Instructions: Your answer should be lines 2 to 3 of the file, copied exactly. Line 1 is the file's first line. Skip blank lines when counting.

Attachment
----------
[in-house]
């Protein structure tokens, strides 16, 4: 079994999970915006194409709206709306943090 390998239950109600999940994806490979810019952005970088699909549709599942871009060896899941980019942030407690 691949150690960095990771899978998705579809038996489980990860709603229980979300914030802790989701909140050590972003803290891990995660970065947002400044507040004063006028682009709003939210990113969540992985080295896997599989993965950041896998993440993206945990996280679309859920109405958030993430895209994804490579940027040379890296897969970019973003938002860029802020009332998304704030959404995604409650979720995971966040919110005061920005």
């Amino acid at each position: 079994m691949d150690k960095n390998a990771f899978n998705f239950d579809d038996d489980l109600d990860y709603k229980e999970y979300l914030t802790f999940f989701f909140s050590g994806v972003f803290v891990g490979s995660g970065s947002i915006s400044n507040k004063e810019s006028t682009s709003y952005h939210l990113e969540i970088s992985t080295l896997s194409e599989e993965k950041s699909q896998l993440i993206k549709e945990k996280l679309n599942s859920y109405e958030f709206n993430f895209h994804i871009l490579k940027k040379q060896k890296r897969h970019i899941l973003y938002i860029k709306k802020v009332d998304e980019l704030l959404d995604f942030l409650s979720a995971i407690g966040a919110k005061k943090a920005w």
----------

């Protein structure tokens, strides 16, 4: 079994999970915006194409709206709306943090 390998239950109600999940994806490979810019952005970088699909549709599942871009060896899941980019942030407690 691949150690960095990771899978998705579809038996489980990860709603229980979300914030802790989701909140050590972003803290891990995660970065947002400044507040004063006028682009709003939210990113969540992985080295896997599989993965950041896998993440993206945990996280679309859920109405958030993430895209994804490579940027040379890296897969970019973003938002860029802020009332998304704030959404995604409650979720995971966040919110005061920005």
């Amino acid at each position: 079994m691949d150690k960095n390998a990771f899978n998705f239950d579809d038996d489980l109600d990860y709603k229980e999970y979300l914030t802790f999940f989701f909140s050590g994806v972003f803290v891990g490979s995660g970065s947002i915006s400044n507040k004063e810019s006028t682009s709003y952005h939210l990113e969540i970088s992985t080295l896997s194409e599989e993965k950041s699909q896998l993440i993206k549709e945990k996280l679309n599942s859920y109405e958030f709206n993430f895209h994804i871009l490579k940027k040379q060896k890296r897969h970019i899941l973003y938002i860029k709306k802020v009332d998304e980019l704030l959404d995604f942030l409650s979720a995971i407690g966040a919110k005061k943090a920005w």